In the mid-1980s, a Shanghai-based magazine, Shanghai Economy, put forward the proposition that "women should go back home." This call was a reaction to what was perceived by some media, mainstream scholars, and policymakers as pressure on women to be employed and as a denial of "femininity" during the socialist era (for review, see Song 2011 and Tong 2010). In the mid-1990s, a male sociologist, Zheng Yefu, published a controversial article in which he proposed that "women's liberation" during the socialist era was "too ahead of its time" (Zheng, 1994). Zheng claimed that the state intervention in promoting "women's liberation" had unnaturally elevated the "weaker sex" and disturbed normal family relationships. He went on to suggest that the market would provide a corrective to the distortion of gender relations, such that men and women would be rightfully evaluated based on their "true" capacities. Zheng's viewpoints were representative of many mainstream economists of the time. Yet feminist scholars weighed in on the debate and insisted on identifying the structural constraints that were contributing to woman's disadvantages.
The privatization of the care responsibilities and social services previously provided by the state also had significant impact on urban women's status in the labor market. The state gradually retreated from its former role as welfare provider, forcing women to be primary caretakers of the family and responsible for child and elderly care. Prior to the market reform, urban women workers had access through their work units (danwei) to paid maternity leave, affordable child care, retirement pensions, and free health care. With the restructuring of state-owned enterprises and the privatization of the economy since the 1980s, these social welfare benefits were transferred to various social insurance programs and fee-based services. Many public child care centers and work-unit-sponsored kindergartens were either closed or privatized. Publicly funded nurseries for children aged 0–2 years have largely disappeared (Du and Dong, 2013).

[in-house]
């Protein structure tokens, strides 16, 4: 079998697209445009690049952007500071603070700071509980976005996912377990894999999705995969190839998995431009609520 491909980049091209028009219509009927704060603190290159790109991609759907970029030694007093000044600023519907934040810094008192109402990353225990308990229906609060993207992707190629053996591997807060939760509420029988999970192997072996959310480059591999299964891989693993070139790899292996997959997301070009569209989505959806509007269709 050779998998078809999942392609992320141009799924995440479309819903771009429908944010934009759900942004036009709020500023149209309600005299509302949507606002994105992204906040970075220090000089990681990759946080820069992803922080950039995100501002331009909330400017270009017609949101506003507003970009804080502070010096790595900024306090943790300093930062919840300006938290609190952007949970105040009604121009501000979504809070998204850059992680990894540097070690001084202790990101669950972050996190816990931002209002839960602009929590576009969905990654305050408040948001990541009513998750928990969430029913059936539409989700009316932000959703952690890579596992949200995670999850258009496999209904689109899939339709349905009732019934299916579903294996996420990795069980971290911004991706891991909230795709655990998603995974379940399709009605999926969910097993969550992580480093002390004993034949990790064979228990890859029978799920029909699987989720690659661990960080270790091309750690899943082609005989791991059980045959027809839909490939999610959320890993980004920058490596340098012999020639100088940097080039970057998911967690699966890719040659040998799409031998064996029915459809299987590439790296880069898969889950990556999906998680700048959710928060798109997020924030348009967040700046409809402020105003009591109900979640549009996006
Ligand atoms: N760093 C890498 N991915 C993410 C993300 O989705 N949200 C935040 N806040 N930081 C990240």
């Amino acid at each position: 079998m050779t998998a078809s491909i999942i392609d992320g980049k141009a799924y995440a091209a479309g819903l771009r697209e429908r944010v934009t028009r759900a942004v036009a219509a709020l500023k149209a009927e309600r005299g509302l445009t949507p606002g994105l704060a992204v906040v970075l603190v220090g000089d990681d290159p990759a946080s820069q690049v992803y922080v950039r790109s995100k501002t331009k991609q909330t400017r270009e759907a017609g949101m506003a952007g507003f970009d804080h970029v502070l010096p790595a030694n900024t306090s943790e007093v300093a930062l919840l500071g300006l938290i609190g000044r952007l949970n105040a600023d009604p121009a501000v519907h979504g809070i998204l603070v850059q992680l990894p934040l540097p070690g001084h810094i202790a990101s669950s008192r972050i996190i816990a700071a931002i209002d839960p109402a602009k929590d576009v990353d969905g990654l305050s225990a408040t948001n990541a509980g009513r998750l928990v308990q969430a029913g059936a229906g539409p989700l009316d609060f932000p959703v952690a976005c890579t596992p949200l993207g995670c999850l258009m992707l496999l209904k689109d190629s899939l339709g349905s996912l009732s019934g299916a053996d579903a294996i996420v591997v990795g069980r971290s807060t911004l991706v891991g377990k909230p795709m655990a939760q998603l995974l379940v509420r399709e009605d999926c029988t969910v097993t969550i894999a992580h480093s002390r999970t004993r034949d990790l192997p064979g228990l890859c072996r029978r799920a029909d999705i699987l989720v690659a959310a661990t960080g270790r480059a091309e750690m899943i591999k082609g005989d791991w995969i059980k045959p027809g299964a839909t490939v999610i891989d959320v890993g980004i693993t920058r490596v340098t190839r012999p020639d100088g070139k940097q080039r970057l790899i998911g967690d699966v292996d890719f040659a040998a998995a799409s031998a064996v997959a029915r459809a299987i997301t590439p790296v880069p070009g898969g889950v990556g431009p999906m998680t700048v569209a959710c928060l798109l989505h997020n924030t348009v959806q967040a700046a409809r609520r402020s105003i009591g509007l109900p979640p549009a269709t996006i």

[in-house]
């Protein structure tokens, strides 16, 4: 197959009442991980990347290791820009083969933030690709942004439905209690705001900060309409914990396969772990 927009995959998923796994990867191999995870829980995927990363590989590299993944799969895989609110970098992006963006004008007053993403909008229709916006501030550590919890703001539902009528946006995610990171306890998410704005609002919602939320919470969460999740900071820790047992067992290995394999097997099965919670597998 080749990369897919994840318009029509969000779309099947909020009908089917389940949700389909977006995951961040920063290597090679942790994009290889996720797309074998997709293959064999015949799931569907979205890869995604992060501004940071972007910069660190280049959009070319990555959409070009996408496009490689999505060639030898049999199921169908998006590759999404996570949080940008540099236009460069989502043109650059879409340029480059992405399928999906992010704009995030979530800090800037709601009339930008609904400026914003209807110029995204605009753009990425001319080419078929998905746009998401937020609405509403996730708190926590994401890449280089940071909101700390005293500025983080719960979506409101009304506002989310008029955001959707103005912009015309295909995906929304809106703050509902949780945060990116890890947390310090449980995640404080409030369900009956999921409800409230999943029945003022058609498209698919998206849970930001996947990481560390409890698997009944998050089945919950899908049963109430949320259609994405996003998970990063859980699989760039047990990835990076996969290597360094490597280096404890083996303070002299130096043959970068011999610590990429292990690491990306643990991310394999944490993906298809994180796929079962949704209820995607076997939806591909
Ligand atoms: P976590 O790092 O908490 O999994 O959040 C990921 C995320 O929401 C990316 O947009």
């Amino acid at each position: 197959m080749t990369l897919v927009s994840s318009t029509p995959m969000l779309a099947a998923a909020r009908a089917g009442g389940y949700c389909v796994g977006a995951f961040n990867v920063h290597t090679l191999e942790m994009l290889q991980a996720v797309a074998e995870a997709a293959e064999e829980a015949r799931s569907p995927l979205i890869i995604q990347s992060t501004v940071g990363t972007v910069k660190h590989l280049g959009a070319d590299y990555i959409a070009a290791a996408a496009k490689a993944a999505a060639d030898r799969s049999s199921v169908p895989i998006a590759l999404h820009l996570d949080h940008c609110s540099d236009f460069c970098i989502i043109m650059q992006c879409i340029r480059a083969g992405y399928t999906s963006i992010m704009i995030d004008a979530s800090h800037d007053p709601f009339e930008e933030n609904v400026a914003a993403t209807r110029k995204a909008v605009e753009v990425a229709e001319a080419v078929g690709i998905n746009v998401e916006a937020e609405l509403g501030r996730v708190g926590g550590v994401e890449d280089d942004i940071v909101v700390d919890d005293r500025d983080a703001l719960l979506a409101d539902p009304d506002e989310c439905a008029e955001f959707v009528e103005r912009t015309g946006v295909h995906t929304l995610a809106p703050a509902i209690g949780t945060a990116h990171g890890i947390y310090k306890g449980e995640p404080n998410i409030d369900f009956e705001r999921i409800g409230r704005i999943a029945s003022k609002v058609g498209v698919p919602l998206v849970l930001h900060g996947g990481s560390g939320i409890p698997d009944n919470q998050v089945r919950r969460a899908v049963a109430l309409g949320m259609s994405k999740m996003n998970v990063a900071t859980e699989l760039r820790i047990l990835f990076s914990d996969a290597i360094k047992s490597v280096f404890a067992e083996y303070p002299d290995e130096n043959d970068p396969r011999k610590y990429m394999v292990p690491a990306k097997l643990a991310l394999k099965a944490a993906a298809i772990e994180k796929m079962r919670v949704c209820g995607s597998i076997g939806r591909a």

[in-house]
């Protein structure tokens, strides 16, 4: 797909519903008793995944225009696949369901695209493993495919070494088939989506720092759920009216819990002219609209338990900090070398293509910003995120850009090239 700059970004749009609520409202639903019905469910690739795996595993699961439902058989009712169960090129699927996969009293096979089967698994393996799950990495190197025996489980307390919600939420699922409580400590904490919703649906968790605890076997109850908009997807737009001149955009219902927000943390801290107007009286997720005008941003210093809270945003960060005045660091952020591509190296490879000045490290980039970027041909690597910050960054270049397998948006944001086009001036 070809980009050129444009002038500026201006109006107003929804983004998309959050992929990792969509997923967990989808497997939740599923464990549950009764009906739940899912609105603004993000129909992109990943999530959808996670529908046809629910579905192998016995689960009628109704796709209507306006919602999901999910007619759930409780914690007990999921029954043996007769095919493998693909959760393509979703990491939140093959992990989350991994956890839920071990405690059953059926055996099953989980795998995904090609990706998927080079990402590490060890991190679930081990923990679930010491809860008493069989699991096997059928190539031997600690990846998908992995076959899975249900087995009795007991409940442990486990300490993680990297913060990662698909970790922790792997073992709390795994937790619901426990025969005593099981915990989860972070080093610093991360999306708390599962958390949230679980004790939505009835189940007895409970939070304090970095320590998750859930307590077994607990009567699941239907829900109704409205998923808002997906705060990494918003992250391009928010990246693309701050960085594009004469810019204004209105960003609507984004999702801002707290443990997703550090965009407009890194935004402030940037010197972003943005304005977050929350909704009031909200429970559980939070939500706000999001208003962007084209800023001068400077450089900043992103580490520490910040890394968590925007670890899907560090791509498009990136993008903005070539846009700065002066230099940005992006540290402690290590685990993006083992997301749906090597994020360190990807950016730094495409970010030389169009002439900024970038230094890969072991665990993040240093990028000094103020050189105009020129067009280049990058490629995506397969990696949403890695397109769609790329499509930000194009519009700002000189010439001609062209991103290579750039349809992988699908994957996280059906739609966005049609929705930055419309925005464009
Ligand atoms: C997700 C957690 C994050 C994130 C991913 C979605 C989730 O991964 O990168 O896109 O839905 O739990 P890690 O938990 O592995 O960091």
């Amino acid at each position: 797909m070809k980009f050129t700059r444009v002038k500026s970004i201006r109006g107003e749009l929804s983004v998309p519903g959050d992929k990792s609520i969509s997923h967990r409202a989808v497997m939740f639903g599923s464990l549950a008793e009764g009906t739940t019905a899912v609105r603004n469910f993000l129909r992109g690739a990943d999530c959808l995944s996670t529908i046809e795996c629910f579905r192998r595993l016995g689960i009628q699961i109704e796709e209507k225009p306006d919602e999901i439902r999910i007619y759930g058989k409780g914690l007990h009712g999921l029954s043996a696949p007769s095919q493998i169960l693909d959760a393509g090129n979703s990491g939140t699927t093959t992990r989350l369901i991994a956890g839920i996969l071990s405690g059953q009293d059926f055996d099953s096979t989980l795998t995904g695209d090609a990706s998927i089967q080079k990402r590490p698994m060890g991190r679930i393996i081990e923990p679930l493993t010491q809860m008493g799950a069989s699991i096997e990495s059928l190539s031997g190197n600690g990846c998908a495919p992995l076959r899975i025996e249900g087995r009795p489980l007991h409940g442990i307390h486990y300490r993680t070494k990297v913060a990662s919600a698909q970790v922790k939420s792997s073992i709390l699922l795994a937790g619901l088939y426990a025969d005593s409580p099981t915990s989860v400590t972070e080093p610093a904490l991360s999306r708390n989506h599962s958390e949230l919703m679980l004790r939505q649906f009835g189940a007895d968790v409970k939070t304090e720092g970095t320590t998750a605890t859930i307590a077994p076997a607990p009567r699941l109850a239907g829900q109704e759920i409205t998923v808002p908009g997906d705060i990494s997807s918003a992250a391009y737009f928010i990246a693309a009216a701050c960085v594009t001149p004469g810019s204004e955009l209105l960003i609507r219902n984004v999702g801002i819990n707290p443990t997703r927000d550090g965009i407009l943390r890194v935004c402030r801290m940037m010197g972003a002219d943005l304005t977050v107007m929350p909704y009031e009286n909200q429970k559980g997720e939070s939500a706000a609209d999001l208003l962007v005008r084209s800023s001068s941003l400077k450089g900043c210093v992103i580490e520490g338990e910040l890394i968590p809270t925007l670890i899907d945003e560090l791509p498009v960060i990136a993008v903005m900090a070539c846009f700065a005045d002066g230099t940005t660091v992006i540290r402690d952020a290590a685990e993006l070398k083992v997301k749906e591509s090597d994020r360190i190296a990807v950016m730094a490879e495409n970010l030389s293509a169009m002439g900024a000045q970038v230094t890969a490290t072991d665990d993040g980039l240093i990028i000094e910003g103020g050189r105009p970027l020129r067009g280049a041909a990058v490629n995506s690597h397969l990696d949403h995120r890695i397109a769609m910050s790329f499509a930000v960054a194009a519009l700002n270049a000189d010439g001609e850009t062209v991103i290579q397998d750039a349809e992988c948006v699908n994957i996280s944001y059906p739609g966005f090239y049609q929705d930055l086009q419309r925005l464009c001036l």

As a result, studies have consistently found that married women exhibited lower rates of participation in the labor force than unmarried women (Maurer-Fazio et al., 2007). The sharpest decline in labor force participation was found to be concentrating among women with children younger than three years old (Du and Dong, 2013). In addition to this, the rapid economic growth triggered by the reforms came hand in hand with widening income inequality. The gender wage gap became, indeed, more acute after the economic reform (Maurer-Fazio and Hughes, 2002; Jia and Dong, 2013; Zhang, Hannum and Wang, 2008).
Case Study: Mainstream Media and the Changing Gender Norms
How did these normative shifts take place? To examine the mainstream media's framing of urban women's issues, my collaborator and I conducted a systematic content analysis of 202 articles drawn from three nationally distributed, market-driven Chinese magazines between 1995 and 2012. Our study focused on the specific tactics used by mainstream media to reify the post-socialist gender discourse. Our findings reveal how a notion of "reprivatized womanhood" has been constructed by the mainstream media in recent years: through an increasing preoccupation with women's private lives, diminishing concerns about gender discrimination in the public, and prescribing private solutions to structural problems that reinforce traditional gender arrangements.
Our study reveals that over time, news items and stories on marriage and private relationships became increasingly predominant in mainstream media, while concerns over gender discrimination and women's representation in the public sphere diminished. A prime example of the media's preoccupation with women's private lives lies in the wide circulation of the derogatory term "leftover women," which refers to never-married women in their mid-20s and beyond.